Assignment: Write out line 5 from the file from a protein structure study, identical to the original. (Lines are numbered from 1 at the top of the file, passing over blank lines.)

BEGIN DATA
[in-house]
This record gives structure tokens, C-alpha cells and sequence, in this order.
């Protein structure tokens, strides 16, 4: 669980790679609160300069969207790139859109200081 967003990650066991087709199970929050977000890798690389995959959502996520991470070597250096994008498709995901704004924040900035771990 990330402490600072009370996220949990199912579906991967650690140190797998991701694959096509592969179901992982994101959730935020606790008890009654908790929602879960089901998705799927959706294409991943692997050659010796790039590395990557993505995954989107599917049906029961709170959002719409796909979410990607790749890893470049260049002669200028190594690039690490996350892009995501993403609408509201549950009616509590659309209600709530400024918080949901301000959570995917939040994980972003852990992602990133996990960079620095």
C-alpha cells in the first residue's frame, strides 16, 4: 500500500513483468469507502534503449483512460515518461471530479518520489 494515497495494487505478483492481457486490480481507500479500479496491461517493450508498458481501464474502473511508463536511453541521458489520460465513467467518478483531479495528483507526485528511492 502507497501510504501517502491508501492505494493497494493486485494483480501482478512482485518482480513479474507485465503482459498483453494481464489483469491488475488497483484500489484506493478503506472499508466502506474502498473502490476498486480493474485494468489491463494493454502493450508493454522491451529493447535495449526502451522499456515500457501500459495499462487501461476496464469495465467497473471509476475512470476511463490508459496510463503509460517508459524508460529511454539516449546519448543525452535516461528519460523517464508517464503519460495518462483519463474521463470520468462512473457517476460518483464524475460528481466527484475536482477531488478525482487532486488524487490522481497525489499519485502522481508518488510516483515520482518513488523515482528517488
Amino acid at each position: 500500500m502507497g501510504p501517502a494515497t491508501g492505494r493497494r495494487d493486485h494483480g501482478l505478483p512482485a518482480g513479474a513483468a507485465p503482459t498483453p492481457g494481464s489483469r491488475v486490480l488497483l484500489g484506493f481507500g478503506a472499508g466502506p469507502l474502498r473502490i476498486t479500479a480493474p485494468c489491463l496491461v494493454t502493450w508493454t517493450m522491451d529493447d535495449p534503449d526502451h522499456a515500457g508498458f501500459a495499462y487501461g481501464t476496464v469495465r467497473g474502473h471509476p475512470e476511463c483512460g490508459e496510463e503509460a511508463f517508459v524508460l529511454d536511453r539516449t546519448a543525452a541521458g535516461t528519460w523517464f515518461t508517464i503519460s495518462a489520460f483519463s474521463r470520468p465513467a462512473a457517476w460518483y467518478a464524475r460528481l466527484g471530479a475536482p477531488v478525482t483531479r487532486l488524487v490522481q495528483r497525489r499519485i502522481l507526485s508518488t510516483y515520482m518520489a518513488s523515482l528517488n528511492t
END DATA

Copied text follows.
Amino acid at each position: 500500500m502507497g501510504p501517502a494515497t491508501g492505494r493497494r495494487d493486485h494483480g501482478l505478483p512482485a518482480g513479474a513483468a507485465p503482459t498483453p492481457g494481464s489483469r491488475v486490480l488497483l484500489g484506493f481507500g478503506a472499508g466502506p469507502l474502498r473502490i476498486t479500479a480493474p485494468c489491463l496491461v494493454t502493450w508493454t517493450m522491451d529493447d535495449p534503449d526502451h522499456a515500457g508498458f501500459a495499462y487501461g481501464t476496464v469495465r467497473g474502473h471509476p475512470e476511463c483512460g490508459e496510463e503509460a511508463f517508459v524508460l529511454d536511453r539516449t546519448a543525452a541521458g535516461t528519460w523517464f515518461t508517464i503519460s495518462a489520460f483519463s474521463r470520468p465513467a462512473a457517476w460518483y467518478a464524475r460528481l466527484g471530479a475536482p477531488v478525482t483531479r487532486l488524487v490522481q495528483r497525489r499519485i502522481l507526485s508518488t510516483y515520482m518520489a518513488s523515482l528517488n528511492t